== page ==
Today, however, we live in an age of airline travel, and the major conduits and vectors for airline transport are the capital cities and cities with airports. This has created new pathways and networks of mobility, and has shifted our focus from sea to land. It is also not a coincidence that most of the major cities with international airports also happen to be the centres of political and economic power for many ASEAN countries.
This has led some observers to the conclusion that the capitals and megacities of Southeast Asia are the real centres of cosmopolitanism and pluralism today, while the countryside is seen and cast as the rural interior that is more static, slower in development and more homogeneous in its social composition. A clear divide between the “cosmopolitan centre” and the “homogeneous periphery” has been introduced, though I would argue that such a divide is basically a construct, and that it is actually false.
I write as a scholar whose work has often taken me to the border zones of Southeast Asia, and I have studied the modalities of economic and socio-cultural life along the border regions of the area. The observations that I have made from these encounters are the following:
- That the borders of Southeast Asia are indeed porous, and that despite all attempts to close and police these borders, cross-border movement in many parts of Southeast Asia is a casual, daily reality. Though border-lines may exist on maps, people in real-life situations do live and think according to maps as they have ‘mental maps’ of their own.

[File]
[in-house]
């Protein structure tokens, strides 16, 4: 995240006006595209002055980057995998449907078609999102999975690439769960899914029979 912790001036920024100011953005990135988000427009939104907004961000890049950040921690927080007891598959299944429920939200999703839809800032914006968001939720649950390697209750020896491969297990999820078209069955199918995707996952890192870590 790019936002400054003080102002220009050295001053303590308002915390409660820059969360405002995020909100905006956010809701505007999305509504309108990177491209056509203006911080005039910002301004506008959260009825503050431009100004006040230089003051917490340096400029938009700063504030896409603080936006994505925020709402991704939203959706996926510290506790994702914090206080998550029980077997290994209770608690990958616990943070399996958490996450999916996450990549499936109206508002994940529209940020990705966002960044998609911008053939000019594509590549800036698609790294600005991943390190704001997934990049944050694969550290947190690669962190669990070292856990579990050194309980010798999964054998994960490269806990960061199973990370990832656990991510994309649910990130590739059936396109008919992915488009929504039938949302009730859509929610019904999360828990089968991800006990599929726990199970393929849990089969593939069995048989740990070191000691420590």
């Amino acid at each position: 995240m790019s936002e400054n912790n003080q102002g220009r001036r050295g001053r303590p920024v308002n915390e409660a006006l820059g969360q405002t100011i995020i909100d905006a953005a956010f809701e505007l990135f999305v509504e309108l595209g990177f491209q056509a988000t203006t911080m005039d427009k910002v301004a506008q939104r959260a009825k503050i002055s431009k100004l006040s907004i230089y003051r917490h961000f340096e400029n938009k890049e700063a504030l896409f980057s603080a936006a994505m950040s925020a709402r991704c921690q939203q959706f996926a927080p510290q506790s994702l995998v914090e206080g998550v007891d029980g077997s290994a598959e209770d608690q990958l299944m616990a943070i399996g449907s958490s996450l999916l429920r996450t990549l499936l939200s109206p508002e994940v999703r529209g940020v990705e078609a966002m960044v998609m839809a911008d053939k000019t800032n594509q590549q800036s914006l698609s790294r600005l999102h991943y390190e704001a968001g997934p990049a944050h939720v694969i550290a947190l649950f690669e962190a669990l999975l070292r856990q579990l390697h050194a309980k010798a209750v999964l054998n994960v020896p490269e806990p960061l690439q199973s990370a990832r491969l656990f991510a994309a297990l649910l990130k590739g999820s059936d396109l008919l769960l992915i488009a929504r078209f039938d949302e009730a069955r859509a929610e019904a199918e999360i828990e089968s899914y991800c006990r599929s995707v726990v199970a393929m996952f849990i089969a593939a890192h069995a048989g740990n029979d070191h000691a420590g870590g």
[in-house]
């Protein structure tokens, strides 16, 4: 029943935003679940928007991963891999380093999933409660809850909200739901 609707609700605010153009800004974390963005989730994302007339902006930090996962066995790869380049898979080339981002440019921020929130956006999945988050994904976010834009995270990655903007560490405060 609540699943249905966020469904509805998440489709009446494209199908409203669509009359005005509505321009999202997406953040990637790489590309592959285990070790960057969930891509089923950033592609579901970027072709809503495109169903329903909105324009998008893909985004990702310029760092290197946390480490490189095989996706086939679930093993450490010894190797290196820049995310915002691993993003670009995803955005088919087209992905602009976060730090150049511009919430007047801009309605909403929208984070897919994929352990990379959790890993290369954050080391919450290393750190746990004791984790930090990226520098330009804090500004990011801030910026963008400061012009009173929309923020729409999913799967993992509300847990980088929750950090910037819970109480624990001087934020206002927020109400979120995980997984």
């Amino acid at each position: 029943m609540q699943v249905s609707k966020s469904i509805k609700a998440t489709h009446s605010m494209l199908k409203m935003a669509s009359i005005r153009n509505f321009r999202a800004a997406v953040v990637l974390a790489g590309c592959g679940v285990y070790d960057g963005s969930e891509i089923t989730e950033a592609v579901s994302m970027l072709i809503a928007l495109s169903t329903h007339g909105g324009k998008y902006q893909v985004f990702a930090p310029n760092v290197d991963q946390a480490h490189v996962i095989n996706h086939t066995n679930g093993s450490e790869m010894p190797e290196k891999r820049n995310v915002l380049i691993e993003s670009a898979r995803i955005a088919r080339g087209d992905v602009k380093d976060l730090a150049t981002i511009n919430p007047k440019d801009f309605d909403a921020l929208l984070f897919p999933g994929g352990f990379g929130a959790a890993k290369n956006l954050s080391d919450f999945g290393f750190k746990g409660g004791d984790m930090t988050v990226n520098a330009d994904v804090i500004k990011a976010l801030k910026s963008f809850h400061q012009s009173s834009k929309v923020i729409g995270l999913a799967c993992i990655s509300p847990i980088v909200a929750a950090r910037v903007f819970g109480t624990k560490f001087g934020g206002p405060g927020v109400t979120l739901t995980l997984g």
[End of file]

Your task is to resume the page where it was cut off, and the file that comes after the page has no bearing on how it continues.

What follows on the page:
- Secondly, the people who inhabit these border zones often have more affinity with their political neighbours than they do with their fellow citizens in other parts of the country. This is simply because the person or persons who live on the other side of that border may well be your friend, commercial partner, relative or even spouse. Such links are familial, organic and thus real.
- Thirdly, border-zone communities often do not have nationalist leanings that are exclusive and/or hostile to the ‘other’. Narrowly defined nationalist discourses have less meaning and currency among people who live in such border zones for the simple reason that the so-called ‘foreign other’ is literally next door, standing in front of them, and happen to be the people they trade with, interact with and are married to.
- Fourthly – and perhaps most importantly – these ground-level experiences are grounded on ground-level realities of trade, settlement, migration and marriages. And because they are grounded on socio-economic realities they also have meaning for the people whose lives are shaped by those realities.
A bottom-up, organic approach to a study of ASEAN should look at these sub-regional border zone domains as human habitus in their own right, and take as its starting point the meaning of “home” and “the local” to these communities. Official histories may have some difficulty in dealing with such local, sub-regional conceptions of homeland and belongings, for they may appear to contradict the official state-centric discourse of governance or official national histories which tend to be linear and totalising. What this means is that we could and perhaps should be studying Southeast Asia not as a pre-defined geographical bloc or area, and not as a region defined solely by ASEAN, but rather as a patchwork of networks, life-worlds, trading systems and pathways of human contact.